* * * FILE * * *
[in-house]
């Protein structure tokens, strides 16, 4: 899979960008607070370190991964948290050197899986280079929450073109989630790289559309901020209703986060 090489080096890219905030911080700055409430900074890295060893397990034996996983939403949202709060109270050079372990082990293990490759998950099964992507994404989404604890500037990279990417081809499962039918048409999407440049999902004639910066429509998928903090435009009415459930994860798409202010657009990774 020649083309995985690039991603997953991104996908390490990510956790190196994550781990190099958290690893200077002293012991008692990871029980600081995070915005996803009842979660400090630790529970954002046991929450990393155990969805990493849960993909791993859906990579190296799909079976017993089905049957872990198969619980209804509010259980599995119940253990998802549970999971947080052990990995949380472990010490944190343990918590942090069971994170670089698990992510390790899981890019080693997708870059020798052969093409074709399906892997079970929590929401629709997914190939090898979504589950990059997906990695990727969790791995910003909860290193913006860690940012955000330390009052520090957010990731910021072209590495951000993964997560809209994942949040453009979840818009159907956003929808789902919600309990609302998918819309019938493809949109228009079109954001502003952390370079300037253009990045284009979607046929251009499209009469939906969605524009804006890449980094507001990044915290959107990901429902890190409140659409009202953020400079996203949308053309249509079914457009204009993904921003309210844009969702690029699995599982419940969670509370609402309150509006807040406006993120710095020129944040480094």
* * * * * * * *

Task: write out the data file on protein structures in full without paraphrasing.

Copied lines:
[in-house]
């Protein structure tokens, strides 16, 4: 899979960008607070370190991964948290050197899986280079929450073109989630790289559309901020209703986060 090489080096890219905030911080700055409430900074890295060893397990034996996983939403949202709060109270050079372990082990293990490759998950099964992507994404989404604890500037990279990417081809499962039918048409999407440049999902004639910066429509998928903090435009009415459930994860798409202010657009990774 020649083309995985690039991603997953991104996908390490990510956790190196994550781990190099958290690893200077002293012991008692990871029980600081995070915005996803009842979660400090630790529970954002046991929450990393155990969805990493849960993909791993859906990579190296799909079976017993089905049957872990198969619980209804509010259980599995119940253990998802549970999971947080052990990995949380472990010490944190343990918590942090069971994170670089698990992510390790899981890019080693997708870059020798052969093409074709399906892997079970929590929401629709997914190939090898979504589950990059997906990695990727969790791995910003909860290193913006860690940012955000330390009052520090957010990731910021072209590495951000993964997560809209994942949040453009979840818009159907956003929808789902919600309990609302998918819309019938493809949109228009079109954001502003952390370079300037253009990045284009979607046929251009499209009469939906969605524009804006890449980094507001990044915290959107990901429902890190409140659409009202953020400079996203949308053309249509079914457009204009993904921003309210844009969702690029699995599982419940969670509370609402309150509006807040406006993120710095020129944040480094």